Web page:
It helps to prove the point that innocence is what you perceive to be innocent. At two days, one is hardly experienced, and has no worries. Therefore, when reading the 'Innocence' poems, don't think that they have a link to the 'Experience' poems.
The best-known work of the English poet and artist William Blake, Songs of Innocence and of Experience employs the mediums of poetry and colored engraving in a series of visionary poems "shewing the two contrary states of the human soul.
The bard may ask him to 'return' but that simple act of 'returning' will not erase his memory. The question at hand: could These two poems are meant to be interpreted in a comparison and contrast.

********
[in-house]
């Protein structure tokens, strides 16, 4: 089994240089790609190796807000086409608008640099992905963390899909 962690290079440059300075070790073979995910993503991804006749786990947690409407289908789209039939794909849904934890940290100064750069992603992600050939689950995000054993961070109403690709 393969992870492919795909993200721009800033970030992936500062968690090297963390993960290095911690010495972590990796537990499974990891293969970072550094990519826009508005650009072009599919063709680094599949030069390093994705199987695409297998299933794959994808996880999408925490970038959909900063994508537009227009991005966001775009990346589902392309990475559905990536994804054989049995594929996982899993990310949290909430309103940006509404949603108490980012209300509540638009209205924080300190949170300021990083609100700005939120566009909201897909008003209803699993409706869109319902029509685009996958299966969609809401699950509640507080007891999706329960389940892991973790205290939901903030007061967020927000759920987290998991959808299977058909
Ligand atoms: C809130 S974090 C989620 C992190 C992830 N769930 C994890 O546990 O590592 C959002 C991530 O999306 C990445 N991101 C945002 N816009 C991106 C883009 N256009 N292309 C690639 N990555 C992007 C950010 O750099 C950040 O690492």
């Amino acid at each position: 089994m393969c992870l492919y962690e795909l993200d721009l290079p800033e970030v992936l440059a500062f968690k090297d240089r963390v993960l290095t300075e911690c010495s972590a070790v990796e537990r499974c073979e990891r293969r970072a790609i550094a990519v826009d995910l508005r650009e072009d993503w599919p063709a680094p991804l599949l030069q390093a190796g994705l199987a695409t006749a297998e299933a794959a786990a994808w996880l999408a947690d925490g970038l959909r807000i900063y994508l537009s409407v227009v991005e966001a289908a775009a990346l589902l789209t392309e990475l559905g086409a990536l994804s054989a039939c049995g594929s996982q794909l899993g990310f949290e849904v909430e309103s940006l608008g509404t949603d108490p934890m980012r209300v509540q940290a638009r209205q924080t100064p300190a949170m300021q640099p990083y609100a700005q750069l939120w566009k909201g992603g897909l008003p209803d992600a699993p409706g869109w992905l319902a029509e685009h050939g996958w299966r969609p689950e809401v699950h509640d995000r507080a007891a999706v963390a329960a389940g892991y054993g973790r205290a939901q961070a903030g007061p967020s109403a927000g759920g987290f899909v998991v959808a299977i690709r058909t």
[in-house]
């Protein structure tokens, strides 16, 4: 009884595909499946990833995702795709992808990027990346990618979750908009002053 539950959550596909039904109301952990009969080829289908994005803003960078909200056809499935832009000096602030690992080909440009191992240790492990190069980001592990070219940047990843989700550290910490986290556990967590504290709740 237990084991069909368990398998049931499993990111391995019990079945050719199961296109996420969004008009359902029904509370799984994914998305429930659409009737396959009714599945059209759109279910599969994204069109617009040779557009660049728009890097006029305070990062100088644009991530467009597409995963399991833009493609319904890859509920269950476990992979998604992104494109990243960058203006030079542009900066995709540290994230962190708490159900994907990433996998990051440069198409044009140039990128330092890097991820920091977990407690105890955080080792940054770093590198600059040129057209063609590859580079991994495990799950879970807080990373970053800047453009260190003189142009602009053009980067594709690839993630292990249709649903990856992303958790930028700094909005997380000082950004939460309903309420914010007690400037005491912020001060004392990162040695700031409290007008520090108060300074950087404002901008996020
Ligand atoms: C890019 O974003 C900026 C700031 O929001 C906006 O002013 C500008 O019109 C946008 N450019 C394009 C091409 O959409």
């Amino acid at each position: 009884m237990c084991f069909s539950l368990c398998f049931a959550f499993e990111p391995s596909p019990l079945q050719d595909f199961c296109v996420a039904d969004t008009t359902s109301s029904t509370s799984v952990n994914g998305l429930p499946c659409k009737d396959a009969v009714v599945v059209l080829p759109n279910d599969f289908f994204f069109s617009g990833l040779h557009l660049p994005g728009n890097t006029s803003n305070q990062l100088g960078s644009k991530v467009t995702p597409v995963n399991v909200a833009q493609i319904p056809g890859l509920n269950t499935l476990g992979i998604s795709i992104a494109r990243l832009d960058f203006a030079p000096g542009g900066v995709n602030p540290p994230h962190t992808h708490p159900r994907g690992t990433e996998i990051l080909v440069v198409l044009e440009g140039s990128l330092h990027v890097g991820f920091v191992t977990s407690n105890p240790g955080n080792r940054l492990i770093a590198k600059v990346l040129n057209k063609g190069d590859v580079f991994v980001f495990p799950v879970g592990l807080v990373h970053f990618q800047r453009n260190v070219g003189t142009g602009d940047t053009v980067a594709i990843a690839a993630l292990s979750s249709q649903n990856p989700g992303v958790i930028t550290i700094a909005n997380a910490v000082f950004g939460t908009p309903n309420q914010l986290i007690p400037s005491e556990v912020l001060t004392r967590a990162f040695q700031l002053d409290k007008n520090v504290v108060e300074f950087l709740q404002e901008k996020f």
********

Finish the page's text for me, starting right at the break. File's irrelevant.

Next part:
The second stanza expresses the human being's inevitable acceptance of his fate, though he can still ease his feeling by moping. In the Introduction to Innocence, Blake uses such symbols as the lamb and child to express his view of innocence.
On the contrary, "The Chimney Sweeper" in Songs of Experience, shows a completely different side of the coin, the experienced side. So much so, that he drops everything to write down his poems with materials that are close to him: a reed as a pen, and stain'd water as ink.
This somewhat 'ignorant' faith in god shows Tom's innocence.